Confounding and extraneous variables

Kat

New Member
#1
Hi all,

Can someone please clarify the difference between a confounding and extraneous variable? I've read tonnes of explanations but still can't get my head around it.

So far i've come to the conclusion that a confounding variable is a type of extraneous variable that varies systematically with levels of the IV. Fair enough, but how does an extraneous variable affect the DV then?

Lets say we are using emotion regulation skill (IV) to predict depression (DV), but we know that gender is related to both the IV and DV so want to control for it. Does this make gender a control, extraneous or confounding variable?

And what if we also discover that education level is related to emotion regulation (the IV) but not depression (the DV) when we didn't expect it to be related to either? I thought this would be a confounder. Is this right?

Any help greatly appreciated.
Thanks
Kat
 
#2
I'm in Australia, and we have really only used the term confounding variable. According to my text book (Statistics and Research Methods; Davis & Smith), confounding relates to the IV, and extraneous to the DV. Its all a bit arbitrary in my opinion. If the IV is affected, then so are your results. If the DV is affected, then so are your results. The confound comes in when something other than the IV can explain or contributes to your data.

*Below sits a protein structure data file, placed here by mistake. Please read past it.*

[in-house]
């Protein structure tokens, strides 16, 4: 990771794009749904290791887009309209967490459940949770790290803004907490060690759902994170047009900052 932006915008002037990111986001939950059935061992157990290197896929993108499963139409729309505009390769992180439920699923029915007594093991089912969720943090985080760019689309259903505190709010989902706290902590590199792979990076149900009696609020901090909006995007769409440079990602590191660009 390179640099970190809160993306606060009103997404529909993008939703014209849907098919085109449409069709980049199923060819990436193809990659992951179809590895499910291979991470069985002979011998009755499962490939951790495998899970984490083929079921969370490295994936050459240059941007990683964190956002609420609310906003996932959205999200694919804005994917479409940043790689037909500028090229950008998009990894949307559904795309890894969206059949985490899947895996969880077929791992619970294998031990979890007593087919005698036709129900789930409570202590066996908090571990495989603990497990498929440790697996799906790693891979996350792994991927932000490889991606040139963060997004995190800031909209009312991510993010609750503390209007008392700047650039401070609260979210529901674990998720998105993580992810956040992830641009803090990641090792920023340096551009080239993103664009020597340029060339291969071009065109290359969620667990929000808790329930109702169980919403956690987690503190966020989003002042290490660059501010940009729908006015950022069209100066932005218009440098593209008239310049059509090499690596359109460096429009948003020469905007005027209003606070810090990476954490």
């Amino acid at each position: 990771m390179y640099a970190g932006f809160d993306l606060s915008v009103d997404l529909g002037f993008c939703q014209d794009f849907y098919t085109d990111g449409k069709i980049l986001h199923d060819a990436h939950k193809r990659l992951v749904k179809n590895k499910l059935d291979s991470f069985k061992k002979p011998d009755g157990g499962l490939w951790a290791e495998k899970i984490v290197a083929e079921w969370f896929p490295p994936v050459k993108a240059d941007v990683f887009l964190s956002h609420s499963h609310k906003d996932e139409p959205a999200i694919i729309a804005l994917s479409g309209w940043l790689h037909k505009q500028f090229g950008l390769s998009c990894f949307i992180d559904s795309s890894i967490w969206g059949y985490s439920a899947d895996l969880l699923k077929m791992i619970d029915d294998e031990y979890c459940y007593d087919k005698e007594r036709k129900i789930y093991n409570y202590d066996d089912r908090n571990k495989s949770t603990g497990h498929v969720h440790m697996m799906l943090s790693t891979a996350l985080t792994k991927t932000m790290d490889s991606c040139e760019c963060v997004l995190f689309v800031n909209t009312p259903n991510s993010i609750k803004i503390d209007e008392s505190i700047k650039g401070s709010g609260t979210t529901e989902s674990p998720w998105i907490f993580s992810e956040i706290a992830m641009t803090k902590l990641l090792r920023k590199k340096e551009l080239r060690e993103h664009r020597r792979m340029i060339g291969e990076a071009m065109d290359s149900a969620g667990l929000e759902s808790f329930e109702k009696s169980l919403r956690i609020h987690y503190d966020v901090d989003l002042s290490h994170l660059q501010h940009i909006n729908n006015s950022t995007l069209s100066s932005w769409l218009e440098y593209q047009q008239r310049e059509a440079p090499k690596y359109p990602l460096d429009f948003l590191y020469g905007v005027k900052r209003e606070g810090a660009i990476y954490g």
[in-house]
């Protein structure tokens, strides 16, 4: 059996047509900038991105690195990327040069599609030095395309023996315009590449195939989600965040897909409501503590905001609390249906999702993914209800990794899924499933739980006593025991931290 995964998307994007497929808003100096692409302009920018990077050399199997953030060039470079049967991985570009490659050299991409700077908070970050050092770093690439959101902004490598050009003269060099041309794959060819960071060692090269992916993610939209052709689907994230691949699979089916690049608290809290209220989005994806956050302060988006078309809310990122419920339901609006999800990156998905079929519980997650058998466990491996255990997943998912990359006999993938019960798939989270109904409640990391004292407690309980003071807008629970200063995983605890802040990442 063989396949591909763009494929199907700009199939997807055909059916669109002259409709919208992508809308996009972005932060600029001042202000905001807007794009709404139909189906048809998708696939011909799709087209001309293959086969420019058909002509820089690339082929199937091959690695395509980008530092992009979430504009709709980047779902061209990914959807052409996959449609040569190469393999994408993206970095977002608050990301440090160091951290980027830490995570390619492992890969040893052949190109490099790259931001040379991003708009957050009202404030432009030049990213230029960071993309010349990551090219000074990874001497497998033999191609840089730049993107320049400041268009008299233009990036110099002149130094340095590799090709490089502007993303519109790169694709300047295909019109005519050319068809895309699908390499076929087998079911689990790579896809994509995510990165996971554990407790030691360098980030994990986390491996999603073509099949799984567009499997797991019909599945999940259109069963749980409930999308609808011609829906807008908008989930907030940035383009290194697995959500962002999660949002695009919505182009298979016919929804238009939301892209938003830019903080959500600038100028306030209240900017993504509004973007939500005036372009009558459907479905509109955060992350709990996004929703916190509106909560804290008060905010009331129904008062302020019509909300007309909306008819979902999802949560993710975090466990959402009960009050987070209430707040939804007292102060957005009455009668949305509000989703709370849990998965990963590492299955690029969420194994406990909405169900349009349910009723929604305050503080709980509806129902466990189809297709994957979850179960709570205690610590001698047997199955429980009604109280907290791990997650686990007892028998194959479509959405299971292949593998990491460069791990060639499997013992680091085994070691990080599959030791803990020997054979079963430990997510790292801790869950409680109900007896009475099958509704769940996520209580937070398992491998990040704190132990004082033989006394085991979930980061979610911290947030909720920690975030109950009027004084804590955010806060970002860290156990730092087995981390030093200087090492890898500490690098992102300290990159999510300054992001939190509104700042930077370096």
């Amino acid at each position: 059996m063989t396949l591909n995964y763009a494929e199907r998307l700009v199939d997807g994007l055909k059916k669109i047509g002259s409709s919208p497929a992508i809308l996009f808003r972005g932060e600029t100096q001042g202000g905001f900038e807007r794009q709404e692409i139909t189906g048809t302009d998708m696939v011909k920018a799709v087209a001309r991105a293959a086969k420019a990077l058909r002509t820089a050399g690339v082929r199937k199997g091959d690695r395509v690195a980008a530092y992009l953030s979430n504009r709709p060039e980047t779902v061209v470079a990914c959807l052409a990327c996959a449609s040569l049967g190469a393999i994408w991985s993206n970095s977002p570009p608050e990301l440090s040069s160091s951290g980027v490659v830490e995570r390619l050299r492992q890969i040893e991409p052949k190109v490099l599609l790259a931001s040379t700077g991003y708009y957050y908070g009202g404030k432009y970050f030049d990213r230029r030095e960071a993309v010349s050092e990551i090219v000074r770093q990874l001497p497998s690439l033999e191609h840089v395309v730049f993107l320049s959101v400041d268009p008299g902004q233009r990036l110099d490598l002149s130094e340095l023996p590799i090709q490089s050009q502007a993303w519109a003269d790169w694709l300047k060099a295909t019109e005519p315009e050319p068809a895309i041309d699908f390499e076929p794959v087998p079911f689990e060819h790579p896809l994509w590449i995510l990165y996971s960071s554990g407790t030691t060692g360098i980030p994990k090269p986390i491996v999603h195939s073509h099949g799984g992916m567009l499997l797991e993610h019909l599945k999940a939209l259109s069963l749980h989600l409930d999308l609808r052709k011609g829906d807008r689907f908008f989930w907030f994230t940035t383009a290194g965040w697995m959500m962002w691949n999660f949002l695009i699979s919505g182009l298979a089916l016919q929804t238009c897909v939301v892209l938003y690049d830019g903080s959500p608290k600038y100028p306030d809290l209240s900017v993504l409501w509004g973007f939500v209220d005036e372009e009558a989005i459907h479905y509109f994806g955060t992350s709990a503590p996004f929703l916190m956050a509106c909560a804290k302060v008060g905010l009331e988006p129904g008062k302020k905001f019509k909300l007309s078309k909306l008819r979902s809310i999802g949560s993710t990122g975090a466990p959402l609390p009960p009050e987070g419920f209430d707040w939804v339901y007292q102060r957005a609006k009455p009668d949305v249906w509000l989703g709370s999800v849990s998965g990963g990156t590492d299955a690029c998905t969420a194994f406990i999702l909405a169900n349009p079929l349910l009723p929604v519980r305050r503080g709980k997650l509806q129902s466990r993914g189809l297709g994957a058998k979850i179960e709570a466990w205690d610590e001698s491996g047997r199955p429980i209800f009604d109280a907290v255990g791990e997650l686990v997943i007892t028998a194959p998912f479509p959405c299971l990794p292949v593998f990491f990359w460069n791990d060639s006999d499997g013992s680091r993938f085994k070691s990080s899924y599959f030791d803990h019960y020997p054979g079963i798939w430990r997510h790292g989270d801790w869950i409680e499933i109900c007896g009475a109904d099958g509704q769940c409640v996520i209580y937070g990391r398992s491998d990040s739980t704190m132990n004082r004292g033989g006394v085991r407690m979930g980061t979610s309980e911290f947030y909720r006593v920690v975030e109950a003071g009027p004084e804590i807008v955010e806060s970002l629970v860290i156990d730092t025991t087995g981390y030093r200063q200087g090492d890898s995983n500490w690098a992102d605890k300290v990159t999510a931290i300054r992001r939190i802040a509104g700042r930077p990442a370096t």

In your example, there are heaps of different things that could explain depression besides emotion regulation skill, like gender, education level, geographic location, income, employment, genetics, childhood experience.... and all will confound your study to some degree. The best thing to do would be to select a population that are similar in these constructs, so as to control for them, and then state in your study that your research only extends to that given population. Anything you can't control for should be mentioned in your study.
 
#3
I'm trying to get a better general understanding of blocking and confounding in the 2^k factorial design. So far, I already understand about confounding interactions with blocks when it comes to picking one replicate in a data as you can see in the top table of that Excel file uploaded here. That's where I confound ABD and ABC (and consequently CD) with the 4 blocks assumingly required.

As you can see from the bottom table of that Excel file, what if I was asked to confound ABCD in one replicate (let's say replicate I) and ABC in the other (replicate II)? Do I use the same approach like I would for just one replicate?